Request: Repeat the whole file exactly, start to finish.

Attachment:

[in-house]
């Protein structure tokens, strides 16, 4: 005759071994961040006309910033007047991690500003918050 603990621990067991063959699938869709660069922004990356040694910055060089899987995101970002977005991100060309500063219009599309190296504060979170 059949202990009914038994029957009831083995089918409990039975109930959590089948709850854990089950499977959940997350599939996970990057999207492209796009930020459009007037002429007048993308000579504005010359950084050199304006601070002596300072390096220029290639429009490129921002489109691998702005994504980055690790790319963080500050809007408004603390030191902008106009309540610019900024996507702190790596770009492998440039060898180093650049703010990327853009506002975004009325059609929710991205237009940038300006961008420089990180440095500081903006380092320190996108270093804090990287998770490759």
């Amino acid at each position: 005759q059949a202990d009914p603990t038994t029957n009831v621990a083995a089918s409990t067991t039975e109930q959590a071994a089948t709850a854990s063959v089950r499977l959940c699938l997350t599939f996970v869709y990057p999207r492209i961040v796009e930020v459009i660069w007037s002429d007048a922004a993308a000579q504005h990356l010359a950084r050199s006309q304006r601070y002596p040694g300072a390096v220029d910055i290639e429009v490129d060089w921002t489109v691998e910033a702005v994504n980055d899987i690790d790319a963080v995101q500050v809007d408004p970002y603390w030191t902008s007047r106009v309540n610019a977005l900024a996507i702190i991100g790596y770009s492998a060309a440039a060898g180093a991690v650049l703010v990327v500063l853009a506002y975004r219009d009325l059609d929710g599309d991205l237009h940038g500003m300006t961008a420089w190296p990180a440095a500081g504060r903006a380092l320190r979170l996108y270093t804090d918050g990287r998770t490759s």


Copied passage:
[in-house]
């Protein structure tokens, strides 16, 4: 005759071994961040006309910033007047991690500003918050 603990621990067991063959699938869709660069922004990356040694910055060089899987995101970002977005991100060309500063219009599309190296504060979170 059949202990009914038994029957009831083995089918409990039975109930959590089948709850854990089950499977959940997350599939996970990057999207492209796009930020459009007037002429007048993308000579504005010359950084050199304006601070002596300072390096220029290639429009490129921002489109691998702005994504980055690790790319963080500050809007408004603390030191902008106009309540610019900024996507702190790596770009492998440039060898180093650049703010990327853009506002975004009325059609929710991205237009940038300006961008420089990180440095500081903006380092320190996108270093804090990287998770490759």
């Amino acid at each position: 005759q059949a202990d009914p603990t038994t029957n009831v621990a083995a089918s409990t067991t039975e109930q959590a071994a089948t709850a854990s063959v089950r499977l959940c699938l997350t599939f996970v869709y990057p999207r492209i961040v796009e930020v459009i660069w007037s002429d007048a922004a993308a000579q504005h990356l010359a950084r050199s006309q304006r601070y002596p040694g300072a390096v220029d910055i290639e429009v490129d060089w921002t489109v691998e910033a702005v994504n980055d899987i690790d790319a963080v995101q500050v809007d408004p970002y603390w030191t902008s007047r106009v309540n610019a977005l900024a996507i702190i991100g790596y770009s492998a060309a440039a060898g180093a991690v650049l703010v990327v500063l853009a506002y975004r219009d009325l059609d929710g599309d991205l237009h940038g500003m300006t961008a420089w190296p990180a440095a500081g504060r903006a380092l320190r979170l996108y270093t804090d918050g990287r998770t490759s």